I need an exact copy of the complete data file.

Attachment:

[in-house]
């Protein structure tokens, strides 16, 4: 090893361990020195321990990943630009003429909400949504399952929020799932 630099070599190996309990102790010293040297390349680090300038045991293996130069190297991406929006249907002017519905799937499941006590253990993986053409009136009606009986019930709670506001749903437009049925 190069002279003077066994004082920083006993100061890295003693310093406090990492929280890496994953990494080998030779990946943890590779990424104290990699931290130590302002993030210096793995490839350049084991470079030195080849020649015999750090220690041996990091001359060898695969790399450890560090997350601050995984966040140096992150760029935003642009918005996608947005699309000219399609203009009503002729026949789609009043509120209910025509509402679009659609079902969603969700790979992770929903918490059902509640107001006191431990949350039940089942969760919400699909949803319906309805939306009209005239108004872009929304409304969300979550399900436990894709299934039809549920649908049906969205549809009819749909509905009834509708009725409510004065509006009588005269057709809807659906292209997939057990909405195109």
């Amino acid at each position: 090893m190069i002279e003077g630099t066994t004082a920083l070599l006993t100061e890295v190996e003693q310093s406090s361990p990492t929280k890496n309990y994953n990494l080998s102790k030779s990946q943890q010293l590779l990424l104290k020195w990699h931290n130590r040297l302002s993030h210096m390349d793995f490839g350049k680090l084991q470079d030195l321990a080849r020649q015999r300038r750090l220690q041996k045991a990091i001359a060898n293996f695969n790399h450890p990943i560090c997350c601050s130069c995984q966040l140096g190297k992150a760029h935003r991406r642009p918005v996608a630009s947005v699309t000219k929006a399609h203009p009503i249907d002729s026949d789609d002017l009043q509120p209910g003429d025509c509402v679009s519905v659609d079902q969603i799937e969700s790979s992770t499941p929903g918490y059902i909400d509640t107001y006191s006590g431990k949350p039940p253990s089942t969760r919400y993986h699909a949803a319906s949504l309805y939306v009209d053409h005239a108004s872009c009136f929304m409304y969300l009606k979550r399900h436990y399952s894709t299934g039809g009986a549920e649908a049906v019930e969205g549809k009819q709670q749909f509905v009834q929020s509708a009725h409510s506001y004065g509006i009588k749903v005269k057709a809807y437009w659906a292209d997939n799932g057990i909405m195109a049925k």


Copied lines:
[in-house]
């Protein structure tokens, strides 16, 4: 090893361990020195321990990943630009003429909400949504399952929020799932 630099070599190996309990102790010293040297390349680090300038045991293996130069190297991406929006249907002017519905799937499941006590253990993986053409009136009606009986019930709670506001749903437009049925 190069002279003077066994004082920083006993100061890295003693310093406090990492929280890496994953990494080998030779990946943890590779990424104290990699931290130590302002993030210096793995490839350049084991470079030195080849020649015999750090220690041996990091001359060898695969790399450890560090997350601050995984966040140096992150760029935003642009918005996608947005699309000219399609203009009503002729026949789609009043509120209910025509509402679009659609079902969603969700790979992770929903918490059902509640107001006191431990949350039940089942969760919400699909949803319906309805939306009209005239108004872009929304409304969300979550399900436990894709299934039809549920649908049906969205549809009819749909509905009834509708009725409510004065509006009588005269057709809807659906292209997939057990909405195109």
């Amino acid at each position: 090893m190069i002279e003077g630099t066994t004082a920083l070599l006993t100061e890295v190996e003693q310093s406090s361990p990492t929280k890496n309990y994953n990494l080998s102790k030779s990946q943890q010293l590779l990424l104290k020195w990699h931290n130590r040297l302002s993030h210096m390349d793995f490839g350049k680090l084991q470079d030195l321990a080849r020649q015999r300038r750090l220690q041996k045991a990091i001359a060898n293996f695969n790399h450890p990943i560090c997350c601050s130069c995984q966040l140096g190297k992150a760029h935003r991406r642009p918005v996608a630009s947005v699309t000219k929006a399609h203009p009503i249907d002729s026949d789609d002017l009043q509120p209910g003429d025509c509402v679009s519905v659609d079902q969603i799937e969700s790979s992770t499941p929903g918490y059902i909400d509640t107001y006191s006590g431990k949350p039940p253990s089942t969760r919400y993986h699909a949803a319906s949504l309805y939306v009209d053409h005239a108004s872009c009136f929304m409304y969300l009606k979550r399900h436990y399952s894709t299934g039809g009986a549920e649908a049906v019930e969205g549809k009819q709670q749909f509905v009834q929020s509708a009725h409510s506001y004065g509006i009588k749903v005269k057709a809807y437009w659906a292209d997939n799932g057990i909405m195109a049925k």